First-Principles Study of Surface Properties and Ion Diffusions in Lead Iodide Perovskite
Jun Haruyama a, Liyuan Han a, Keitaro Sodeyama a b c, Yoshitaka Tateyama a c
a National Institute for Materials Science, Japan, 1-1 Namiki, Tsukuba, Ibaraki, 305-0044, Japan
b PRESTO, Japan Science and Technology Agency, 4-1-8 Honcho, Kawaguchi, 333-0012, Japan
c Elements Strategy Initiative for Catalysts and Batteries, Kyoto University, Goryo-Ohara, Nishikyo-ku, Kyoto 615-8245, Japan
Asia-Pacific International Conference on Perovskite, Organic Photovoltaics and Optoelectronics
Proceedings of International Conference Asia-Pacific Hybrid and Organic Photovoltaics (AP-HOPV17)
Yokohama-shi, Japan, 2017 February 2nd - 4th
Organizers: Tsutomu Miyasaka and Iván Mora-Seró
Poster 050
Publication date: 7th November 2016

Lead iodide perovskite materials, e.g. CH3NH3PbI3 (MAPbI3), have a greater advantage for the photovoltaic applications because of their extremely long photocarrier diffusion lengths (μm scale), which can be regarded as a result of shallow defect levels in MAPbI3. [1] In a similar way, the energy levels of surface states are of great account as well. Therefore, we calculated the structural stability and electronic states on the simple surfaces of tetragonal MAPbI3 by use of first-principles calculations. We found that there are two major phases on all of the four surface facets. They can be classified as vacant- and flat- type terminations, and both terminations can coexist especially on the probable (110) and (001) surfaces. These surfaces can contribute to long carrier lifetimes in MAPbI3 because they have no midgap surface states. [2,3]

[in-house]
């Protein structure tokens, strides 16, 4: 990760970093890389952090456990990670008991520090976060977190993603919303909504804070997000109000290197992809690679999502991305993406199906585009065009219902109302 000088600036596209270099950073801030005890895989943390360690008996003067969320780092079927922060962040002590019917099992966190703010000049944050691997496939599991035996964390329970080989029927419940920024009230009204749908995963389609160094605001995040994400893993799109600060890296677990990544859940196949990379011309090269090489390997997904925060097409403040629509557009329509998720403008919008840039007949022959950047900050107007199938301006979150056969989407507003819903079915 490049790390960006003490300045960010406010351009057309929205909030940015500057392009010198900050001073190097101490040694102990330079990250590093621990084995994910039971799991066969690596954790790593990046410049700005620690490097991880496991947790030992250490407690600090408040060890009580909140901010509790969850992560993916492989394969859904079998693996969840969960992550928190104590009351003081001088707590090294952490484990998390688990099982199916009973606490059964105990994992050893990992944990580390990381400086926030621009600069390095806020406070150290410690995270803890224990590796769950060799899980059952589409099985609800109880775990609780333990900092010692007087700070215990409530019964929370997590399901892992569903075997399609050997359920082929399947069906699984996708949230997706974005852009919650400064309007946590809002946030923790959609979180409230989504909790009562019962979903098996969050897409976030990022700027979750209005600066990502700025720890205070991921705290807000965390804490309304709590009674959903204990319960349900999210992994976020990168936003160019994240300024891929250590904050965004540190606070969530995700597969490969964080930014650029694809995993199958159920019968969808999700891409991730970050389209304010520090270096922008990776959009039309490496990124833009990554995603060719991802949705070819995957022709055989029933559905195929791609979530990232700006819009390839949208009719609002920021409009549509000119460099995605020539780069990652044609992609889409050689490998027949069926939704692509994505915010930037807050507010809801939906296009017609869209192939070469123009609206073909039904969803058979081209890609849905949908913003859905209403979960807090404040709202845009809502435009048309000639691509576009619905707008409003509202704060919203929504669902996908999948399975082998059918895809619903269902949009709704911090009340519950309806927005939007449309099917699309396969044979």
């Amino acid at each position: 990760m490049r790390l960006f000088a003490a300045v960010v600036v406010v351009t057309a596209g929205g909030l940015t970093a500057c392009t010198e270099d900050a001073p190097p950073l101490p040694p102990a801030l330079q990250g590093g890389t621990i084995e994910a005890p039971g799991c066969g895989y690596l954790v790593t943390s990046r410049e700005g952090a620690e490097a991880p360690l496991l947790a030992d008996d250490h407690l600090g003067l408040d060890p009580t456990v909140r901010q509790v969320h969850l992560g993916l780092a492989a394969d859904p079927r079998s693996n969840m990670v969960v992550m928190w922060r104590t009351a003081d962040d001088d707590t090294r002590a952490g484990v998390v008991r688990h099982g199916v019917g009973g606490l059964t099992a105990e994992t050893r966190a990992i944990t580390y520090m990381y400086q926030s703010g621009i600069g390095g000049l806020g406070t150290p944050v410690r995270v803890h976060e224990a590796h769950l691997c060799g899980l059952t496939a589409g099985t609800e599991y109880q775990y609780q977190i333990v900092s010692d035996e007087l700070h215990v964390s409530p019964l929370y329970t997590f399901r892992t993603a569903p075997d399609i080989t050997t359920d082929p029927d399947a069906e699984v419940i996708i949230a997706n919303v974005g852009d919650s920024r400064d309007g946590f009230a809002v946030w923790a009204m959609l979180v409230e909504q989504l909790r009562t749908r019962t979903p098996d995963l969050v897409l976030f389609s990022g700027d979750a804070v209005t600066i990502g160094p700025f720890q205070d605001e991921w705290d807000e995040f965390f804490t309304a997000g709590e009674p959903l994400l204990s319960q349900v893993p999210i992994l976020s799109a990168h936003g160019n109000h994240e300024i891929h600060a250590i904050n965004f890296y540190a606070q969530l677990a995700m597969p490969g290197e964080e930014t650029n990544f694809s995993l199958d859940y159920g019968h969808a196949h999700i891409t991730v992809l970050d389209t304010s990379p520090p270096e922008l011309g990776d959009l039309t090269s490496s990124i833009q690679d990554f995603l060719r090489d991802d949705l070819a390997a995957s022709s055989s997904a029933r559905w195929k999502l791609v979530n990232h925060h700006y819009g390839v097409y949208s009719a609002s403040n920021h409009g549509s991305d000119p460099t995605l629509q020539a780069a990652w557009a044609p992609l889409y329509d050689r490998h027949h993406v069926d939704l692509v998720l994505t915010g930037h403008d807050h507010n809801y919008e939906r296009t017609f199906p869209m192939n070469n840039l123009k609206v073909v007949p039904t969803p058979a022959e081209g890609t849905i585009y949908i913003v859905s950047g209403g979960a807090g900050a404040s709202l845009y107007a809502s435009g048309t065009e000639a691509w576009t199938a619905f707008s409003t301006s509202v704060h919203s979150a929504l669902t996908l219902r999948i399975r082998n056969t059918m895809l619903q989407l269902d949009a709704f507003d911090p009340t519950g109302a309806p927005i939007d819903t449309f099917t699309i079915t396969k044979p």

Despite the outstanding properties of the perovskite, the dependence of current−voltage (J−V) curves on the voltage scan direction and speed makes it difficult to evaluate power conversion efficiencies. A recent experiment showed that the rate-dependent J−V curves are related to built-up potentials induced by ion displacement in perovskite photo-absorbing layers. [4] In this respect, we calculated activation barriers of ion (or vacancy) migrations in tetragonal MAPbI3 and trigonal (NH2)2CHPbI3 (FAPbI3) by first-principles calculations. The migrations of I anions in both perovskites show low barriers of 0.3 to 0.45 eV, which values indicate these perovskites are potential ion conductors. Furthermore, MA+ and FA+ cations have rather low barriers c.a. 0.6 eV, namely molecular cations can also migrate. Based on the dilute diffusion theory, we can expect that small vacancy concentrations suppress these ion conductions. [5]

[1] W. -J. Yin, T. Shi, and Y. Yan, Appl. Phys. Lett. 104, 063903 (2014).

[2] J. Haruyama, K. Sodeyama, L. Han, and Y. Tateyama, J. Phys. Chem. Lett., 5, 2903 (2014).

[3] J. Haruyama, K. Sodeyama, L. Han, and Y. Tateyama, Acc. Chem. Res., 49, 554 (2016).

[4] W. Tress, N. Marinova, T. Moehl, S. M. Zakeeruddin, M. K. Nazeeruddin, and M. Grätzel, Energy Environ. Sci. 8, 995 (2015).

[5] J. Haruyama, K. Sodeyama, L. Han, and Y. Tateyama, J. Am. Chem. Soc., 137, 10048 (2015).

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